WITH two museums poised to reopen and a new heritage centre coming up, the National Heritage Board (NHB) wants a lot more volunteer museum guides.
It has launched its first official recruitment exercise for volunteer guides, and plans to add up to 500 of them to a pool of about 750 volunteers working in the six museums under NHB.
Ms Jennifer Yin, NHB director of volunteer management, said it hopes to recruit about 400 to 500 new volunteers. They will come in handy when the Indian Heritage Centre opens this year, along with the National Museum of Singapore and the Asian Civilisations Museum, which will re-open this year after renovations.
Previously, the museums recruited their own guides or docents, usually about 100 to 150 of them at a time, through social media or word of mouth.
Under a new volunteer engagement division, NHB will help its volunteer groups recruit and train new members.
With its help, recruitment drives can be publicised more widely and training can be scaled up. More attention can be given to lesser-known Chinese- or Tamil-language guides too.
To become a volunteer guide, one has to complete a training course specific to the museum they want to help in and commit to volunteering at least once a month for two years.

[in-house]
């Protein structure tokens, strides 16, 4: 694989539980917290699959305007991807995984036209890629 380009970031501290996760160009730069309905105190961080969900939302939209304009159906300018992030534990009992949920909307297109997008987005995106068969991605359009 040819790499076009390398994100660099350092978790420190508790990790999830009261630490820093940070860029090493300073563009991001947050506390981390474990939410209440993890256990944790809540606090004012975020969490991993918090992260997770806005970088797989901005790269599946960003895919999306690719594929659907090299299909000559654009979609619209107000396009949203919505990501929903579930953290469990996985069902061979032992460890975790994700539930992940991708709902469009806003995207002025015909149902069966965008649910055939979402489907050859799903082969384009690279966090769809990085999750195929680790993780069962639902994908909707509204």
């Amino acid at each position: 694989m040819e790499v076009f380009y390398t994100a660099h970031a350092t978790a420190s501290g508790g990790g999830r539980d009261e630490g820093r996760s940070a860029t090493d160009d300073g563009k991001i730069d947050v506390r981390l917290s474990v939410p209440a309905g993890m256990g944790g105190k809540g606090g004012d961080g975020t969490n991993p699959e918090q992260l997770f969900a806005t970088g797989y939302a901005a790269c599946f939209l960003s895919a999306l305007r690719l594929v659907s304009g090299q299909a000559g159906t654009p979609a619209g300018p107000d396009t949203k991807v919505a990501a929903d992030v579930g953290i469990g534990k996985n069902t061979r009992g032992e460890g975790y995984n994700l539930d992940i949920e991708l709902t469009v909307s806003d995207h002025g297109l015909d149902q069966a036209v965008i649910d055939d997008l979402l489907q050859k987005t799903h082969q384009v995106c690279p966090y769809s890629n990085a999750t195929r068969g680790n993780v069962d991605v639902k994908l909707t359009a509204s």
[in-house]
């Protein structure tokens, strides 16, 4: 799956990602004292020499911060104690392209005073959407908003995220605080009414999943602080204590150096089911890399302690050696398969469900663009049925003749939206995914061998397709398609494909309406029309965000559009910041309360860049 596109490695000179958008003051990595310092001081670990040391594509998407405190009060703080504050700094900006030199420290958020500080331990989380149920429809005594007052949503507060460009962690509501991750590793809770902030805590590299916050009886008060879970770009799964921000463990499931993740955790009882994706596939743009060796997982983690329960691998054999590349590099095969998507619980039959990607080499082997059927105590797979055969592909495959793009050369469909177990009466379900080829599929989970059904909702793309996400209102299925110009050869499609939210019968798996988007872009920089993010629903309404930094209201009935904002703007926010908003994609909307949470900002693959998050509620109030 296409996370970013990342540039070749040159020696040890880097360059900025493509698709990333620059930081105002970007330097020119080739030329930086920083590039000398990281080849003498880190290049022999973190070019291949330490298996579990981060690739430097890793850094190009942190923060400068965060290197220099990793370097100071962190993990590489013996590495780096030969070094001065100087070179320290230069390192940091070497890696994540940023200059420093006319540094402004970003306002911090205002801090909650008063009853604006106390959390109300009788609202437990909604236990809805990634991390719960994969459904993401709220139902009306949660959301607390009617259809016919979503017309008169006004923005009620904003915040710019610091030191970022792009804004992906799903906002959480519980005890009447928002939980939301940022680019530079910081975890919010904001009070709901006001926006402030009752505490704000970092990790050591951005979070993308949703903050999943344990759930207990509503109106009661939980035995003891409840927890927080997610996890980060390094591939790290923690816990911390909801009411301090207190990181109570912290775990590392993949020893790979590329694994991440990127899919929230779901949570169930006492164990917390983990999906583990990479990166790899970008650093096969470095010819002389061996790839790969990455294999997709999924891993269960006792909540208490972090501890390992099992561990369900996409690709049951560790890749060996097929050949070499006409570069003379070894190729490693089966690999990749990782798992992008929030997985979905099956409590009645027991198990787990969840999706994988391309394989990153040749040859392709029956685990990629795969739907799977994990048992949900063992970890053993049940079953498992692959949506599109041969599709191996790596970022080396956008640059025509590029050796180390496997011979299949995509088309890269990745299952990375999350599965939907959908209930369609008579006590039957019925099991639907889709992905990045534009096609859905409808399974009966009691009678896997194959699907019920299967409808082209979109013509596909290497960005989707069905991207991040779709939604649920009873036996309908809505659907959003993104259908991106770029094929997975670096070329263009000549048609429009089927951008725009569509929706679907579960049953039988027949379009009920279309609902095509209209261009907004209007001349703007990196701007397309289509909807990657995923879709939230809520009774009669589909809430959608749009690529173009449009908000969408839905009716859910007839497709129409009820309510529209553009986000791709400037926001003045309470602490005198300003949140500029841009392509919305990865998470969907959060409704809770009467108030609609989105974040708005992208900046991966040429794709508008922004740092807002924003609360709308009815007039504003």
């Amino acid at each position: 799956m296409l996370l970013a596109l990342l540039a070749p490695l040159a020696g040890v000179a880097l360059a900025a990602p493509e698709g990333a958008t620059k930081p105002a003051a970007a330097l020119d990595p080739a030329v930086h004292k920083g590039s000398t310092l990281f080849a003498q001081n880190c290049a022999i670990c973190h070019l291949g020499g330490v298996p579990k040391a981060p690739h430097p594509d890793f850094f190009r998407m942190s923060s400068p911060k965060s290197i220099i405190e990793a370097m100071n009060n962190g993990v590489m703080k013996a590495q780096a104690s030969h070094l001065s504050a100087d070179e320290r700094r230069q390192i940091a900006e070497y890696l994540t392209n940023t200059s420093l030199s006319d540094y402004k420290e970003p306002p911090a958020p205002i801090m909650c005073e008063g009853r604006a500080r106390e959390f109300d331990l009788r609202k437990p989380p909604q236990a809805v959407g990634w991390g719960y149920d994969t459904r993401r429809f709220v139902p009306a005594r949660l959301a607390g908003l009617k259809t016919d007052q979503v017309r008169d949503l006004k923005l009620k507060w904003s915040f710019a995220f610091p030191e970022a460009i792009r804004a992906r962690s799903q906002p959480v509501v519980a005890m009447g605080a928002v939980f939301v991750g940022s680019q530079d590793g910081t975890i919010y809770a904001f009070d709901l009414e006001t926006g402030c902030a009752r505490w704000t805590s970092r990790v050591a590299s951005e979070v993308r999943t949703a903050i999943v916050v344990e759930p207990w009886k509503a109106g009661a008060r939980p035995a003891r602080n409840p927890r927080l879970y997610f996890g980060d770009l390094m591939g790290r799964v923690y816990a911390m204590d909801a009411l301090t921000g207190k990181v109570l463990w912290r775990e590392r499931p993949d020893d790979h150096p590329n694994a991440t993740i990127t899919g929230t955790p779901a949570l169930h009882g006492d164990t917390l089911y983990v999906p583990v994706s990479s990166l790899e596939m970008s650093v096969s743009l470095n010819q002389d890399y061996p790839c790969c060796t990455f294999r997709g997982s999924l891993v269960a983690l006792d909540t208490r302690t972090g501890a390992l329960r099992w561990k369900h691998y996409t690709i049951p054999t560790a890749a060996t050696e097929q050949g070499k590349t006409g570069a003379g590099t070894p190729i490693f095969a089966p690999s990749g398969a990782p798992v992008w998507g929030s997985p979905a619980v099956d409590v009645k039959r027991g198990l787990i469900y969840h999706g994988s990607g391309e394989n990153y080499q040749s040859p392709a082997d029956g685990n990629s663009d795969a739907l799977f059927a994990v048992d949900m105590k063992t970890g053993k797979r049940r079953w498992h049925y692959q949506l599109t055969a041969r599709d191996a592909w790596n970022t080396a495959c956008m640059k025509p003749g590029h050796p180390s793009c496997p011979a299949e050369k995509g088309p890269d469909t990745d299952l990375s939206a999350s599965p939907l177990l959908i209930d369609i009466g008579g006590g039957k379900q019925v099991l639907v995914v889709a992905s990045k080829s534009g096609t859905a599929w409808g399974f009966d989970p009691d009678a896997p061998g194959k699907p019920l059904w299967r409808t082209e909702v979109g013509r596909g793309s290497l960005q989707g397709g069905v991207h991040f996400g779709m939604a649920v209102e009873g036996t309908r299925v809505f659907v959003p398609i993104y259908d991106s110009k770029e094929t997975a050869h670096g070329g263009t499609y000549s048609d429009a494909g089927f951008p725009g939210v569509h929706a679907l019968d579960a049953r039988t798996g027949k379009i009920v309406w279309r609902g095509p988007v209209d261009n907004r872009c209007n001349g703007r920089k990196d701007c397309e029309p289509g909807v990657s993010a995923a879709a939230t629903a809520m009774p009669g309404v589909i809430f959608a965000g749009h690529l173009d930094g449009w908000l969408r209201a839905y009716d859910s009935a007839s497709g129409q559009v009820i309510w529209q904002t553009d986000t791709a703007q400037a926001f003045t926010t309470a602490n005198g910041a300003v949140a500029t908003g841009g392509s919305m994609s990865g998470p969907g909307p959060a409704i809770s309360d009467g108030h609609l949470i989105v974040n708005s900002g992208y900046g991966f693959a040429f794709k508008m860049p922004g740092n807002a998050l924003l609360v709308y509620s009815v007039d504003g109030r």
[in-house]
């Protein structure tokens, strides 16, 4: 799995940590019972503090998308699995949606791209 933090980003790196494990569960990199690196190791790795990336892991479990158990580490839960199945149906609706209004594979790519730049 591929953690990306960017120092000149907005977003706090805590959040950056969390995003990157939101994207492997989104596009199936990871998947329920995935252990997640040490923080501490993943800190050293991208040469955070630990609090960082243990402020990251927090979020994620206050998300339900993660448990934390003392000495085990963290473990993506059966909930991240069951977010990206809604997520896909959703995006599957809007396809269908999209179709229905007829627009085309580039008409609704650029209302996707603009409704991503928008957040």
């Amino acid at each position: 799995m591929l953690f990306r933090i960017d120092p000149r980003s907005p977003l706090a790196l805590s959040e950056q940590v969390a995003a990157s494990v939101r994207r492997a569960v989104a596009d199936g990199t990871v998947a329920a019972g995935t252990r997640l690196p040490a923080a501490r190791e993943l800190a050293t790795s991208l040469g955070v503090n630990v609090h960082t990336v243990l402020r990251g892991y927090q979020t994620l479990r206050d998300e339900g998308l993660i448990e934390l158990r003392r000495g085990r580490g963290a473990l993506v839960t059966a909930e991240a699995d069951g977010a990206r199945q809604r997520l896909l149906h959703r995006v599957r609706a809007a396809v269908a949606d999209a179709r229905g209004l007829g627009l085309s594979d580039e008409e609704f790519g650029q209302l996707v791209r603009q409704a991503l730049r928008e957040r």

No prior knowledge is needed, as content will be taught.
Ms Yuen Tan, who has been giving tours at the National Museum of Singapore for a year and a half with docent group Museum Volunteers, said she signed up because she wanted to know more about her heritage.
"I started out being very ignorant about Singapore history," said Ms Tan, who is in her 30s and works in a system integration firm. "All I knew was that we used to be a fishing village, and then we were separated (from Malaysia) in 1965. It made me feel ignorant that I didn't even know about my own roots."
To be ready to lead a group, volunteers had go for an intensive 10-week programme that included lectures to brush up their knowledge, she added.
Mr Redzuan Rahmat, 37, an engineer in the solar manufacturing industry, has been volunteering at the Asian Civilisations Museum for three years. He said his training lasted six months, including a final hour-long assessment.
"It is very demanding, but rewarding," he said. "The selection and training are not easy, not to mention having to commit for at least two years, but I would encourage you to try it if you have a passion for history and culture."
Ms Elaine Chong, president of the Friends of the Museum, volunteers at many museums, but likes telling the Singapore story at the National Museum History Gallery the best. "It is a very enriching experience when my stories resonate with the visitors, or they become comfortable enough to share their stories with me," said the former IT company employee who is in her 50s.
An introductory session will be held by Museum Volunteers Singapore at the Asian Civilisations Museum on Feb 28. Those interested can also contact NHB via e-mail at email@example.com for more information.
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